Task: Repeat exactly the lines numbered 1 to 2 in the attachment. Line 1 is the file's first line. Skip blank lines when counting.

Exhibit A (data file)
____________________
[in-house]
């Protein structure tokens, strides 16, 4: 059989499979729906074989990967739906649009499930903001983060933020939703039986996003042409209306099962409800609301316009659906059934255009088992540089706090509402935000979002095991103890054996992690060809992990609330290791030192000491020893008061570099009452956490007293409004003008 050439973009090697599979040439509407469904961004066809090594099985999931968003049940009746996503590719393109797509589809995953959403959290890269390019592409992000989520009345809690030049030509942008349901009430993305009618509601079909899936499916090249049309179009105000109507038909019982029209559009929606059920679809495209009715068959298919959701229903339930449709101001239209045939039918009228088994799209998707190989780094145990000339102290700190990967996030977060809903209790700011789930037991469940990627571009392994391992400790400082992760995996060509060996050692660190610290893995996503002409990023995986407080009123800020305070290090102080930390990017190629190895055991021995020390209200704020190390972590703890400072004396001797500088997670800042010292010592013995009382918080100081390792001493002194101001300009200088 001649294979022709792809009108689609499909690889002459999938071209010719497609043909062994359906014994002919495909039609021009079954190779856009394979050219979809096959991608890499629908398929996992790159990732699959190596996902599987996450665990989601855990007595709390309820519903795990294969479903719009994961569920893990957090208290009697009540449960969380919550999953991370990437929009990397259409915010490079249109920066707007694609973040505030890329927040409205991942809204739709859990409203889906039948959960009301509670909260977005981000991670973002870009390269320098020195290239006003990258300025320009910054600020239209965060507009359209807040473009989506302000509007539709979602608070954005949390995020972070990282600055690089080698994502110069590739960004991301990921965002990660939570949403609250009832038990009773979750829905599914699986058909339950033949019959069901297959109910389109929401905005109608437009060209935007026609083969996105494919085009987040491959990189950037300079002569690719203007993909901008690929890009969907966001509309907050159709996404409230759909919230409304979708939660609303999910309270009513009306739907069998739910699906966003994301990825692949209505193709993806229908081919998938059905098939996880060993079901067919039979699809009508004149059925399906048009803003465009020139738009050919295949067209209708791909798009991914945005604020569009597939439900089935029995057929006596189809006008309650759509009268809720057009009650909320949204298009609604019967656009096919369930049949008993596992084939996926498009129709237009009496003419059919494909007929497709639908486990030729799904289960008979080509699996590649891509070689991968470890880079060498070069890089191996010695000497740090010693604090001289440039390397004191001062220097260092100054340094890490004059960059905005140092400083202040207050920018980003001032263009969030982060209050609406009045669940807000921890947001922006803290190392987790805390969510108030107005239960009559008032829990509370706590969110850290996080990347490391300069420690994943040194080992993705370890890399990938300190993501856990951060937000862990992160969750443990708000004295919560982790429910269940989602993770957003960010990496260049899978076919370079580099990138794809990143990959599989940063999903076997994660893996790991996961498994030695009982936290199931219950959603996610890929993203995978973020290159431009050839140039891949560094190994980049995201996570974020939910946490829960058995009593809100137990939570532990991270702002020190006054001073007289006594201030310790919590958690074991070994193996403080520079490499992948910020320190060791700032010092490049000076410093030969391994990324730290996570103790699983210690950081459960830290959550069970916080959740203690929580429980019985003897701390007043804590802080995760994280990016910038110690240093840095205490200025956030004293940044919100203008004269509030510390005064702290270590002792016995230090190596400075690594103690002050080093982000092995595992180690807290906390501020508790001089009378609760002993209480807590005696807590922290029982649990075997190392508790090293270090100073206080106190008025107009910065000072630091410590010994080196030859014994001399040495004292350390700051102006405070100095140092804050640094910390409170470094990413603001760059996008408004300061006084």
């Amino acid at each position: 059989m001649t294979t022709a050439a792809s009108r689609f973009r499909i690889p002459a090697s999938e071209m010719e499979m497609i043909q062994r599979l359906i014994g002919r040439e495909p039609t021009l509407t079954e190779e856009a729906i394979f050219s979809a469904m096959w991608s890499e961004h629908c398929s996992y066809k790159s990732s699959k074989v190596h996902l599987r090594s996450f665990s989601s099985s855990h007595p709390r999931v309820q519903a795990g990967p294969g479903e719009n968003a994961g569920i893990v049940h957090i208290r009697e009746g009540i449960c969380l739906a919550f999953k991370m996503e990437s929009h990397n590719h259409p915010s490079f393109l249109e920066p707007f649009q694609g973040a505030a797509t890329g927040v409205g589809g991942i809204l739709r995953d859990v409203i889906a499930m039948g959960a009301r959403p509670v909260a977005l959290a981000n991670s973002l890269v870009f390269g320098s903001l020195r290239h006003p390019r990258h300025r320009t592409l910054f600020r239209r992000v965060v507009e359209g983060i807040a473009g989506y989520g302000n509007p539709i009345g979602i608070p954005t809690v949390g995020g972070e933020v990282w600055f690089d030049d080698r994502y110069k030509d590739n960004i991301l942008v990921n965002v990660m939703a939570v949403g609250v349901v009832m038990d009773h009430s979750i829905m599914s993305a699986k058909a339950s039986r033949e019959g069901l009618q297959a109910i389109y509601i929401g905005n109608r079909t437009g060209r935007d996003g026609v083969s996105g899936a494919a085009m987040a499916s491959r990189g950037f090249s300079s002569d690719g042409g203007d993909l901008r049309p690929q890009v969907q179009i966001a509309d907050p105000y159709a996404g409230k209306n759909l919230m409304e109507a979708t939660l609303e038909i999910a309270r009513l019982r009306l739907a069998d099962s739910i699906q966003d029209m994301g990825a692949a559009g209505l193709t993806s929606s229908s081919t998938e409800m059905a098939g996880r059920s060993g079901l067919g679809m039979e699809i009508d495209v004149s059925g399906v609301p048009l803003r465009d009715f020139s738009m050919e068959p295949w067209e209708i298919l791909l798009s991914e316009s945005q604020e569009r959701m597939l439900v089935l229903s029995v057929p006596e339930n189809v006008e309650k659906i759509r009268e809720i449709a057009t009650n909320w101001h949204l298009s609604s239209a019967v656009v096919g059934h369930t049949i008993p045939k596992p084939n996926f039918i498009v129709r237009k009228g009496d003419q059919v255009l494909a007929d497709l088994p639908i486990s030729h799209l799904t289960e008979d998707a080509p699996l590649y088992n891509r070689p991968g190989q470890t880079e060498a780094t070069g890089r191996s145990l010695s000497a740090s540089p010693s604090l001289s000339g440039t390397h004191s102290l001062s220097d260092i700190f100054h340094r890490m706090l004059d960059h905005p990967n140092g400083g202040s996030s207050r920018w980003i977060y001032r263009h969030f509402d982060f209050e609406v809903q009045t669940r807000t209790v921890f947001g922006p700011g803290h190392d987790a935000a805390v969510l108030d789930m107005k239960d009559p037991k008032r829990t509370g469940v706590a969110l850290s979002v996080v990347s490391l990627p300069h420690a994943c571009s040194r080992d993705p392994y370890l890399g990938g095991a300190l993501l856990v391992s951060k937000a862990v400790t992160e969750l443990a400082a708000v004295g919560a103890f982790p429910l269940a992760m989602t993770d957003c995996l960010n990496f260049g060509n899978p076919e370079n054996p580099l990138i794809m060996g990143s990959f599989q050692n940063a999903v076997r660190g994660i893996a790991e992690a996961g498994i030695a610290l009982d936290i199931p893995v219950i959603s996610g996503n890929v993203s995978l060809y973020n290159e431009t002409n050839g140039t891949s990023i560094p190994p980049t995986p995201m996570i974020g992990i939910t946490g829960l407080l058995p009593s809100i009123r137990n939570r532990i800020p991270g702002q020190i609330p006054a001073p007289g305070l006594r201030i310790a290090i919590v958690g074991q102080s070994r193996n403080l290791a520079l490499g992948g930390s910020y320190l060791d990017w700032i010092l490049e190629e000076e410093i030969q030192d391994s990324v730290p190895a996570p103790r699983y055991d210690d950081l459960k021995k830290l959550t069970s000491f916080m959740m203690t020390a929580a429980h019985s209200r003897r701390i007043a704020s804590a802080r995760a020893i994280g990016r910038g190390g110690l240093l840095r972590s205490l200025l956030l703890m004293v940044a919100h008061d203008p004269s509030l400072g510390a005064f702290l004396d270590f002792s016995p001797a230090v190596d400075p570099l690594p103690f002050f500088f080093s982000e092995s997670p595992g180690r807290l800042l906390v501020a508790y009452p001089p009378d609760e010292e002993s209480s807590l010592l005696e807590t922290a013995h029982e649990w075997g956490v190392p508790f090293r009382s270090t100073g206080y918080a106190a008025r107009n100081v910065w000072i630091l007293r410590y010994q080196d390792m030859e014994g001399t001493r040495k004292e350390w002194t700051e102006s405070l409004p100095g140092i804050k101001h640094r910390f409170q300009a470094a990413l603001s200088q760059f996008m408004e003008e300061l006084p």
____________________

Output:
[in-house]
């Protein structure tokens, strides 16, 4: 059989499979729906074989990967739906649009499930903001983060933020939703039986996003042409209306099962409800609301316009659906059934255009088992540089706090509402935000979002095991103890054996992690060809992990609330290791030192000491020893008061570099009452956490007293409004003008 050439973009090697599979040439509407469904961004066809090594099985999931968003049940009746996503590719393109797509589809995953959403959290890269390019592409992000989520009345809690030049030509942008349901009430993305009618509601079909899936499916090249049309179009105000109507038909019982029209559009929606059920679809495209009715068959298919959701229903339930449709101001239209045939039918009228088994799209998707190989780094145990000339102290700190990967996030977060809903209790700011789930037991469940990627571009392994391992400790400082992760995996060509060996050692660190610290893995996503002409990023995986407080009123800020305070290090102080930390990017190629190895055991021995020390209200704020190390972590703890400072004396001797500088997670800042010292010592013995009382918080100081390792001493002194101001300009200088 001649294979022709792809009108689609499909690889002459999938071209010719497609043909062994359906014994002919495909039609021009079954190779856009394979050219979809096959991608890499629908398929996992790159990732699959190596996902599987996450665990989601855990007595709390309820519903795990294969479903719009994961569920893990957090208290009697009540449960969380919550999953991370990437929009990397259409915010490079249109920066707007694609973040505030890329927040409205991942809204739709859990409203889906039948959960009301509670909260977005981000991670973002870009390269320098020195290239006003990258300025320009910054600020239209965060507009359209807040473009989506302000509007539709979602608070954005949390995020972070990282600055690089080698994502110069590739960004991301990921965002990660939570949403609250009832038990009773979750829905599914699986058909339950033949019959069901297959109910389109929401905005109608437009060209935007026609083969996105494919085009987040491959990189950037300079002569690719203007993909901008690929890009969907966001509309907050159709996404409230759909919230409304979708939660609303999910309270009513009306739907069998739910699906966003994301990825692949209505193709993806229908081919998938059905098939996880060993079901067919039979699809009508004149059925399906048009803003465009020139738009050919295949067209209708791909798009991914945005604020569009597939439900089935029995057929006596189809006008309650759509009268809720057009009650909320949204298009609604019967656009096919369930049949008993596992084939996926498009129709237009009496003419059919494909007929497709639908486990030729799904289960008979080509699996590649891509070689991968470890880079060498070069890089191996010695000497740090010693604090001289440039390397004191001062220097260092100054340094890490004059960059905005140092400083202040207050920018980003001032263009969030982060209050609406009045669940807000921890947001922006803290190392987790805390969510108030107005239960009559008032829990509370706590969110850290996080990347490391300069420690994943040194080992993705370890890399990938300190993501856990951060937000862990992160969750443990708000004295919560982790429910269940989602993770957003960010990496260049899978076919370079580099990138794809990143990959599989940063999903076997994660893996790991996961498994030695009982936290199931219950959603996610890929993203995978973020290159431009050839140039891949560094190994980049995201996570974020939910946490829960058995009593809100137990939570532990991270702002020190006054001073007289006594201030310790919590958690074991070994193996403080520079490499992948910020320190060791700032010092490049000076410093030969391994990324730290996570103790699983210690950081459960830290959550069970916080959740203690929580429980019985003897701390007043804590802080995760994280990016910038110690240093840095205490200025956030004293940044919100203008004269509030510390005064702290270590002792016995230090190596400075690594103690002050080093982000092995595992180690807290906390501020508790001089009378609760002993209480807590005696807590922290029982649990075997190392508790090293270090100073206080106190008025107009910065000072630091410590010994080196030859014994001399040495004292350390700051102006405070100095140092804050640094910390409170470094990413603001760059996008408004300061006084």